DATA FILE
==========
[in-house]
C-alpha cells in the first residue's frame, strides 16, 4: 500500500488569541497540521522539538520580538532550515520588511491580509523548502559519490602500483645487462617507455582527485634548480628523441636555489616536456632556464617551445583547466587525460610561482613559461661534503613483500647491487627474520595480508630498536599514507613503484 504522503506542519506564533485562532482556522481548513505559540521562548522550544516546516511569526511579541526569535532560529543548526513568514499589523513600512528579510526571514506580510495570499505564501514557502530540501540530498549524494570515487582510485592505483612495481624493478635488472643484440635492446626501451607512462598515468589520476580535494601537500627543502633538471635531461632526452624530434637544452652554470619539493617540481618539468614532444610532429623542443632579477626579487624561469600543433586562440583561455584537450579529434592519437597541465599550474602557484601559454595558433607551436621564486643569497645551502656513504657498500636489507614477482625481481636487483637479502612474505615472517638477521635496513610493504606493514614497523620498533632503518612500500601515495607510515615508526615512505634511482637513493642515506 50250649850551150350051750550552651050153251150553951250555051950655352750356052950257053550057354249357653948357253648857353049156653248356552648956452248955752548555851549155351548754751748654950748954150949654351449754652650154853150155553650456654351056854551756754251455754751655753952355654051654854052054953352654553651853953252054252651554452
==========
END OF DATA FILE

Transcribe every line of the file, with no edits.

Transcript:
[in-house]
C-alpha cells in the first residue's frame, strides 16, 4: 500500500488569541497540521522539538520580538532550515520588511491580509523548502559519490602500483645487462617507455582527485634548480628523441636555489616536456632556464617551445583547466587525460610561482613559461661534503613483500647491487627474520595480508630498536599514507613503484 504522503506542519506564533485562532482556522481548513505559540521562548522550544516546516511569526511579541526569535532560529543548526513568514499589523513600512528579510526571514506580510495570499505564501514557502530540501540530498549524494570515487582510485592505483612495481624493478635488472643484440635492446626501451607512462598515468589520476580535494601537500627543502633538471635531461632526452624530434637544452652554470619539493617540481618539468614532444610532429623542443632579477626579487624561469600543433586562440583561455584537450579529434592519437597541465599550474602557484601559454595558433607551436621564486643569497645551502656513504657498500636489507614477482625481481636487483637479502612474505615472517638477521635496513610493504606493514614497523620498533632503518612500500601515495607510515615508526615512505634511482637513493642515506 50250649850551150350051750550552651050153251150553951250555051950655352750356052950257053550057354249357653948357253648857353049156653248356552648956452248955752548555851549155351548754751748654950748954150949654351449754652650154853150155553650456654351056854551756754251455754751655753952355654051654854052054953352654553651853953252054252651554452